Windows Vista SP1 management enhancements
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- Microsoft Senior Product Manager for Windows Vista management discusses Windows Server 2008 Remote Server Administration Tools (RSAT) for Windows Vista SP1, including RSAT’s Group Policy integration.
In response to reader requests for information about Windows Server 2008 Remote Server Administration Tools (RSAT) for Windows Vista SP1, I talked with Jason Lesnek, a senior product manager for Windows Vista management. (Watch for technical drilldown articles on RSAT in upcoming issues of Windows IT Pro.)
RSAT, Jason explained, “is the collection of Windows Server 2008 administrative tools packaged as a download to be run by an IT pro on a Windows Vista SP1 machine. RSAT is an updated version of AdminPack.msi \[Windows Server 2003 Administration Tools Pack\] and is designed for the Windows Server 2008 toolset. RSAT is available in both a 32-bit and 64-bit version for Windows Vista SP1.” RSAT tools support a full installation of Server 2008, as well as Server Core.
Jason pointed out that “several of the RSAT tools will run in a pure Windows Server 2003 environment.” Specifically, with Windows 2003, you can use only the following RSAT tools: Active Directory Domain Services (AD DS); AD Lightweight Directory Services (AD LDS); AD Certification Authority; DHCP; DNS; Terminal Services; Universal Description, Discovery, and Integration (UDDI) Services; Group Policy Management; and Network Load Balancing (NLB). (For a list of RSAT tools, as well as information about known technical issues, see “Description of Windows Server 2008 Remote Server Administration Tools for Windows Vista Service Pack 1,” at support.microsoft.com/kb/941314.)
Group Policy Features
According to Jason, “The biggest thing that RSAT delivers is the new functionality in the Group Policy tools. We shipped Windows Vista with the Group Policy Management Console \[GPMC\]. We removed that with SP1 to provide an updated version with the RSAT toolset.”
In particular, Jason said, “we provided search and filter capabilities. We publish a spreadsheet we keep up to date whenever there’s a new service pack or OS release. That spreadsheet lists all the Group Policy settings that ship in the release. To find a Group Policy setting, you can launch the spreadsheet and do a search. Also, within the Group Policy editor itself, you can now right-click on a node and apply a filter. That filter could mean applying a specific OS version, a component, or a keyword. For example, I could search for ‘power management,’ and get a list of all the Group Policy settings that include ‘power management.’”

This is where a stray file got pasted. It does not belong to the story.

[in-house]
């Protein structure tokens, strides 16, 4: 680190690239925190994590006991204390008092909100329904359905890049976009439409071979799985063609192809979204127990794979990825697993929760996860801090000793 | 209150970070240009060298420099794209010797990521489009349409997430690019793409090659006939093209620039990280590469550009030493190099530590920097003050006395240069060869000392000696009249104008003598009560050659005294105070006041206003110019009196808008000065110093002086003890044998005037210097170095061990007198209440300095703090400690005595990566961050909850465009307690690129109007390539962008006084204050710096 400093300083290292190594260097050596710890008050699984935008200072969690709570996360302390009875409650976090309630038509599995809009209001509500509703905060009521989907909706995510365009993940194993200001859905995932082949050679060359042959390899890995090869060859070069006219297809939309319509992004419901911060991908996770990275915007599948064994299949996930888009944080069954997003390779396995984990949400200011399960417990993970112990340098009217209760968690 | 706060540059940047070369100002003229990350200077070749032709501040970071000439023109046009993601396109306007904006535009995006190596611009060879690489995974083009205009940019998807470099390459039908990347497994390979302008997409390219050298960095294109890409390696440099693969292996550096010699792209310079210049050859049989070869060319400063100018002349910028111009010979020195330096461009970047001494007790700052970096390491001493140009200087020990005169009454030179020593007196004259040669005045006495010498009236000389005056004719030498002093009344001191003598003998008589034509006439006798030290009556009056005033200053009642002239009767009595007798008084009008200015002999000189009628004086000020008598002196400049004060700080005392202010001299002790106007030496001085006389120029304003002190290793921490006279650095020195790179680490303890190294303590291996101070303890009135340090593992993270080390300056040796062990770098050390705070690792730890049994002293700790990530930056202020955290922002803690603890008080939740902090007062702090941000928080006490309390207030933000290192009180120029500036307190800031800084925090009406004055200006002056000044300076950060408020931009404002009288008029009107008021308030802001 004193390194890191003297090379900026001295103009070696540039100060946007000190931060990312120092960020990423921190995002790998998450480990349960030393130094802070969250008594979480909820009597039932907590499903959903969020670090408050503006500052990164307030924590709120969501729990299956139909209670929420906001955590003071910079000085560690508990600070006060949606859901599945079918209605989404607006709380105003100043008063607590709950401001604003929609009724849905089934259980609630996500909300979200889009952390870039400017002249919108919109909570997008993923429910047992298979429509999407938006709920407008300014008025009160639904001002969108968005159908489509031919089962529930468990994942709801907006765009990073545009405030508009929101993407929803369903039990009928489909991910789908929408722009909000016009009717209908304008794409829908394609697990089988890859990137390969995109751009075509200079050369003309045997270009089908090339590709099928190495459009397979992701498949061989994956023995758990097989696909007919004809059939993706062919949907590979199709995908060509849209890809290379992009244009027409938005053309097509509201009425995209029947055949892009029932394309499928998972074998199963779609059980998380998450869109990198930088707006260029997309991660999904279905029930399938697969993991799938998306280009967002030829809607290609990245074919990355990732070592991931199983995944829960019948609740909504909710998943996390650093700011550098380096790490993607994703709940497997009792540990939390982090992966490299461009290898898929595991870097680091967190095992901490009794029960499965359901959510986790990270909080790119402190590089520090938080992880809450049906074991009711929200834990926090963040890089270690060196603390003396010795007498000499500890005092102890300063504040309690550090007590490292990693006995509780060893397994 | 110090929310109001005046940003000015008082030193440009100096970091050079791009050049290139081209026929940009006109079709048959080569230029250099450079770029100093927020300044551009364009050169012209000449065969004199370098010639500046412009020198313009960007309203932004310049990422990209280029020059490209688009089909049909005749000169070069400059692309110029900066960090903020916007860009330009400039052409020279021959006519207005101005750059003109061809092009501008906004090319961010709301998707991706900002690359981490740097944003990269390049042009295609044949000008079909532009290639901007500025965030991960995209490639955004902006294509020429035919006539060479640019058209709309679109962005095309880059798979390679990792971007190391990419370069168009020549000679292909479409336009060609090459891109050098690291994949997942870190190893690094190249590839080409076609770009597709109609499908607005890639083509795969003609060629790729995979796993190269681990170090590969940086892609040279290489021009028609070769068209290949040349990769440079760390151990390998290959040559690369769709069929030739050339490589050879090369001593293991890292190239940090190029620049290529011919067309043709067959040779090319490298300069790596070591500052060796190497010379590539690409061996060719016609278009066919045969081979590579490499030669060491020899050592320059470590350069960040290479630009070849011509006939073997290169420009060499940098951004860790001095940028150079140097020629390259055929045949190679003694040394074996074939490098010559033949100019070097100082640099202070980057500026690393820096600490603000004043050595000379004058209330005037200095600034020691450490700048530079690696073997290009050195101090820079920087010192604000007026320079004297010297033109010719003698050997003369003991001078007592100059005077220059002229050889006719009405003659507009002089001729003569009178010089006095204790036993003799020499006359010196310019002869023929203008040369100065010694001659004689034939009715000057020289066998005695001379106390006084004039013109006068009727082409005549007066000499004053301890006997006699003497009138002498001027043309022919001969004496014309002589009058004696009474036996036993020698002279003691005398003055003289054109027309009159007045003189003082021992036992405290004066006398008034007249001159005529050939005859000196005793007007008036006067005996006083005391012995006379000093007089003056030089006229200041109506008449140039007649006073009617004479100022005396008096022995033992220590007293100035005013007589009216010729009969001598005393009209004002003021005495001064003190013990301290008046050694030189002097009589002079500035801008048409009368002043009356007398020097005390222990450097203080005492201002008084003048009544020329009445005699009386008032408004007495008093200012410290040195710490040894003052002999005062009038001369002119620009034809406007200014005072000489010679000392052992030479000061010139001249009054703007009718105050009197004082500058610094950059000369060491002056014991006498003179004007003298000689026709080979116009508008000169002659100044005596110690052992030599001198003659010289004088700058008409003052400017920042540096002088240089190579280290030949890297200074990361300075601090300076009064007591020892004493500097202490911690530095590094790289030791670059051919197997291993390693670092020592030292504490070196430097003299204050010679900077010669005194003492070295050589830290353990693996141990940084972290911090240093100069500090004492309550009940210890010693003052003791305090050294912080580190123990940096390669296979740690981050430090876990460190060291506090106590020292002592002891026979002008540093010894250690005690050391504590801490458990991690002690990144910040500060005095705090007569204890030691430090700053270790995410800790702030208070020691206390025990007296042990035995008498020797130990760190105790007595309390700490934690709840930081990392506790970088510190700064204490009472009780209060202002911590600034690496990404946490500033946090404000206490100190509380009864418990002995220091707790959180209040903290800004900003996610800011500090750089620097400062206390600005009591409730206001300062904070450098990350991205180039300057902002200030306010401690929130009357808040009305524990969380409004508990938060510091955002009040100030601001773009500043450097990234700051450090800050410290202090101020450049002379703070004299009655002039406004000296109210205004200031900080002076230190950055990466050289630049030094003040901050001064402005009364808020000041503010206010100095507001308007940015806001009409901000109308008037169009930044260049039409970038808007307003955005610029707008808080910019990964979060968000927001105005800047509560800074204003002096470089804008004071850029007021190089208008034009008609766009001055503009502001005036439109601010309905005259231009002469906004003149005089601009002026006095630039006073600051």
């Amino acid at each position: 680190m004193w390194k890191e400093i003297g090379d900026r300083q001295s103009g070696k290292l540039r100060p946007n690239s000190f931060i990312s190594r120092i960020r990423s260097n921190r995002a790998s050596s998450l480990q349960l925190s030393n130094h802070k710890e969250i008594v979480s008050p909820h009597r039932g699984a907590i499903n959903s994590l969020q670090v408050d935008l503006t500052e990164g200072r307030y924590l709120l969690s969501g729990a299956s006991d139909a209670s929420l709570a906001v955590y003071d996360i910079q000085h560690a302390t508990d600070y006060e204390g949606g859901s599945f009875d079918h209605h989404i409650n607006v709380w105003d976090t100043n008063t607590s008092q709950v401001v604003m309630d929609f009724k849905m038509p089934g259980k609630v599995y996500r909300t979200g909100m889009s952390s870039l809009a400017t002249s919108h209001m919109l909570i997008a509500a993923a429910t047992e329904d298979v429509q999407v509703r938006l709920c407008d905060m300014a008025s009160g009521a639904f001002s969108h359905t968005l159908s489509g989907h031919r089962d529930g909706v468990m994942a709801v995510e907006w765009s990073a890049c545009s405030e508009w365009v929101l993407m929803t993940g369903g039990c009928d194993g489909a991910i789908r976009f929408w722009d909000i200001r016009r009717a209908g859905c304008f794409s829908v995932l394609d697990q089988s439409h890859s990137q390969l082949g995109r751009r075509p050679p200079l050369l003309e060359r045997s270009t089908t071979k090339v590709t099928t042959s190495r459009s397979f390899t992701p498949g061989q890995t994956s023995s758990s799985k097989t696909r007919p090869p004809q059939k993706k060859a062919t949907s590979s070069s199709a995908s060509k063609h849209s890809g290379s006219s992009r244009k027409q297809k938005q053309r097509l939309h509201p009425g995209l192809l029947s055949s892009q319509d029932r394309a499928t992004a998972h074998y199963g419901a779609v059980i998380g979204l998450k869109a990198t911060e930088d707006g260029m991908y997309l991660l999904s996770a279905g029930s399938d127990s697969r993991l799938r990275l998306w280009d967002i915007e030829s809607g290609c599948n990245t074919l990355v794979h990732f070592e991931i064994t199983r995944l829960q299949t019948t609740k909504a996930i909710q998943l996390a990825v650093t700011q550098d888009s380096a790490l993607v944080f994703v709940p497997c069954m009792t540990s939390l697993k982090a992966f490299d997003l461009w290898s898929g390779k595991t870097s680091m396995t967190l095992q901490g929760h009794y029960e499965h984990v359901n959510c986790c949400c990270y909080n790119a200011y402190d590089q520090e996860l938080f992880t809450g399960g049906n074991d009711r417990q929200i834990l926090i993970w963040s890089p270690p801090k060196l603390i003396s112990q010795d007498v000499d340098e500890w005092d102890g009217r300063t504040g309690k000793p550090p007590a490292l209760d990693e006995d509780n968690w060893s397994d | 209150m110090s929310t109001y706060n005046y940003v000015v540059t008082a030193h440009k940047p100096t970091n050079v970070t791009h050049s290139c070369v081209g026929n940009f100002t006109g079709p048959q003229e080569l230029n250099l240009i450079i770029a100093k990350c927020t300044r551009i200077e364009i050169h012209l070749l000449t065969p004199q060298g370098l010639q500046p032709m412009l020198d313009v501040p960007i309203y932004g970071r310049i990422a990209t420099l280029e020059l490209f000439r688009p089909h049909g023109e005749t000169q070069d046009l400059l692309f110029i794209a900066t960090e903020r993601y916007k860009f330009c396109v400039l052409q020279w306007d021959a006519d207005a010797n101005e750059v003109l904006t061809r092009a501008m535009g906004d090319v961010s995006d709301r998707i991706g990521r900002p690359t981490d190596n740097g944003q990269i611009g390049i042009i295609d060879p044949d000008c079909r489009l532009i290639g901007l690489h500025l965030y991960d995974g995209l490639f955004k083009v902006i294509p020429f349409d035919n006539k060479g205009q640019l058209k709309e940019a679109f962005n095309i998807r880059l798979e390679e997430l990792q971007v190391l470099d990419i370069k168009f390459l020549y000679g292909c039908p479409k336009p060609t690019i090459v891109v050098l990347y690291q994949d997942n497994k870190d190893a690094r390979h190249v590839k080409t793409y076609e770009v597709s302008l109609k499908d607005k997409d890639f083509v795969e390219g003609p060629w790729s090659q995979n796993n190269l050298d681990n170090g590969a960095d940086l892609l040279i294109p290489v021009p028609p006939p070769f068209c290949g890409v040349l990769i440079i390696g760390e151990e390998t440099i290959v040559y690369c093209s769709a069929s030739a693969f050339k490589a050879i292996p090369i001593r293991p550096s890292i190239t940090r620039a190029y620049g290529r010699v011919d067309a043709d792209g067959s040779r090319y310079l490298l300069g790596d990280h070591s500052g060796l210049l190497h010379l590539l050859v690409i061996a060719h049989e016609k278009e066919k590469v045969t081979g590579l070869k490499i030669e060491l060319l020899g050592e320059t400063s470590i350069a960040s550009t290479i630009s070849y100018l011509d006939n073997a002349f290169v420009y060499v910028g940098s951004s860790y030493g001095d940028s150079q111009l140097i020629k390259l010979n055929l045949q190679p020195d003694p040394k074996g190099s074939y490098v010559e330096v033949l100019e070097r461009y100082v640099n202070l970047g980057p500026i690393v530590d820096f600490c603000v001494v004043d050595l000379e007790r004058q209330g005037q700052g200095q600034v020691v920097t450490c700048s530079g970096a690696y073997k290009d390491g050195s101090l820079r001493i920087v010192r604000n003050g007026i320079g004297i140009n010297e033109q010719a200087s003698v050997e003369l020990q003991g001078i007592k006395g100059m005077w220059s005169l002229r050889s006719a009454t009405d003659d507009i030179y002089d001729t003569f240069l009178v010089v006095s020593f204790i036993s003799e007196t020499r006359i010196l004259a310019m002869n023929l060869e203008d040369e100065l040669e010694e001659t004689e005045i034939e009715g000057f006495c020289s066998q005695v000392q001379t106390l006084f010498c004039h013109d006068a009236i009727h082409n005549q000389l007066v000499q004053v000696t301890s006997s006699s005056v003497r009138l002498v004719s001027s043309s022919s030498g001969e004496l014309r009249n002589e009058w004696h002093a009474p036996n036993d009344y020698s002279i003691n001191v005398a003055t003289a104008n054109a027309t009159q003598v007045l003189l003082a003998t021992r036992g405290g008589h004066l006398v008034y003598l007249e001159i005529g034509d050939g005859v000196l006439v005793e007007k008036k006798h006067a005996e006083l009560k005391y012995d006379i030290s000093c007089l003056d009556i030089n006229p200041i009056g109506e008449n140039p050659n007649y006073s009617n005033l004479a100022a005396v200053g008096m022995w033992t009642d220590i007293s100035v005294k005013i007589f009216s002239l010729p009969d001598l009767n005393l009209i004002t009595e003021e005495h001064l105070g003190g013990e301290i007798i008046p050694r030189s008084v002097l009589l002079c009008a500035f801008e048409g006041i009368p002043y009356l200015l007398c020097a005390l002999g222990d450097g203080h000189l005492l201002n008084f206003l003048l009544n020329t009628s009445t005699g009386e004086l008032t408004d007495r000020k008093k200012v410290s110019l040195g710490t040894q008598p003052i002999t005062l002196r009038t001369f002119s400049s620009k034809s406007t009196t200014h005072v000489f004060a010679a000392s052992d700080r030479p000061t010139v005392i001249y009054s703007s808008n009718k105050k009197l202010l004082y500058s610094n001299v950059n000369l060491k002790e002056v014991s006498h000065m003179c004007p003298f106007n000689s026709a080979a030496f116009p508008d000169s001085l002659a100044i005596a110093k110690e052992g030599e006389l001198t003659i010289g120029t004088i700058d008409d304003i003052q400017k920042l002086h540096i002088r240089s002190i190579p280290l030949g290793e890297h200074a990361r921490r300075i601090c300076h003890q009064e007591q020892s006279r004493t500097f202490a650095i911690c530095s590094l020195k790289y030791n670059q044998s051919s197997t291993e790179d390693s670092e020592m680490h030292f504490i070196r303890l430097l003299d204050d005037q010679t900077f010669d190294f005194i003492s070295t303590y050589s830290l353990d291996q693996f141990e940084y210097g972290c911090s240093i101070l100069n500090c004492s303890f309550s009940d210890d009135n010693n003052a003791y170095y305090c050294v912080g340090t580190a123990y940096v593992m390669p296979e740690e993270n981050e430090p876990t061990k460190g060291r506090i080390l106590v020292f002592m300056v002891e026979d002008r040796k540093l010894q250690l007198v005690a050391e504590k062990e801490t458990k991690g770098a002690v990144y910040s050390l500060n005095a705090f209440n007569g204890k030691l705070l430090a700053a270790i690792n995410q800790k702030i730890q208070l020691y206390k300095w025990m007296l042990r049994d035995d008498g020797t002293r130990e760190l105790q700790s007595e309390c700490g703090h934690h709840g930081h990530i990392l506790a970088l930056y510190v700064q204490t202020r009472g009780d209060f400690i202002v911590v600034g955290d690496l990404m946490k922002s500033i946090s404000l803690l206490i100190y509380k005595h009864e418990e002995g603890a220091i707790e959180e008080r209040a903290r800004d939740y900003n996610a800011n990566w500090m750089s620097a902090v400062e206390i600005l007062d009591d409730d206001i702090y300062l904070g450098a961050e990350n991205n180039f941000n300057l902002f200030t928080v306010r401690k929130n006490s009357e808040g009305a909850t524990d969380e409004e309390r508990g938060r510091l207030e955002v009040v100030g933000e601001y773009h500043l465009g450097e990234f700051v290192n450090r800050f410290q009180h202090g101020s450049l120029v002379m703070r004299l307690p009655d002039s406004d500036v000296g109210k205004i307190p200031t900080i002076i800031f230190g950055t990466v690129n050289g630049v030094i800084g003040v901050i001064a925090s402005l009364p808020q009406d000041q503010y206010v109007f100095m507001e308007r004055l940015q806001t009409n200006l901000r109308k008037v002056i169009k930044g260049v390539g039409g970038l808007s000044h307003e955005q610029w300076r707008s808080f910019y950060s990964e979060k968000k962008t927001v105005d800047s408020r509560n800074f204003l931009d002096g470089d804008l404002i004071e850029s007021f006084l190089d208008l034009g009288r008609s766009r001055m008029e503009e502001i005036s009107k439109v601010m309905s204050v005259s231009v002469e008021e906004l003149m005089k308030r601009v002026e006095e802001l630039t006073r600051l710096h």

Another customer-driven feature Jason pointed out “is that I can make my Group Policy setting and then apply comments to it—including, for example, the reason why I made the setting what I did. So if other IT pros in the organization have to edit the Group Policy, they can look at the setting and see why it was enabled. They can see that Jason had to do this because of a management directive, or data compliance, or whatever.”
Group Policy Preferences
“The other big component” of RSAT that Jason highlighted “is Group Policy Preferences. It extends the reach of Group Policy. Depending on what type of setting it is, Group Policy allows you to set up a configuration that gets applied whenever Group Policies are refreshed. It’s applied either through a registry setting that the application is looking for, or its own private client-side extension that knows how to process whatever the policy is. In most cases, the policy is not changeable. So the administrator can say, ‘I want the desktop screensaver to be turned on after 10 minutes,’ and the UI option for the end user is dimmed out or removed. Group Policy Preferences allows me to set the default, and let users go in and change it.”
For instance, Jason said, “If there’s a preference setting for how my Start menu should look, I can change it, but the administrator can decide whether that user change should be reset on the next Group Policy refresh or let the user change stand. In addition, I can map network drives, add network printers to machines lower than Windows Vista (we have that for Vista today), customize the Start menu, and put files on the desktop.”
Jason continued, “Administrators can do things directly through Group Policy and greatly reduce the content or the number of logon scripts. I may want to add a user to a Local Administrators group. With Group Policy, you can modify the Administrators group, but it actually does a replace. Instead of adding Jason to the Admin group, it replaces everyone in the Admin group with Jason. With Group Policy Preferences, I can add, replace, and remove—actually go in and touch a group and inject a user object into a group. I can also reset passwords very easily that way.”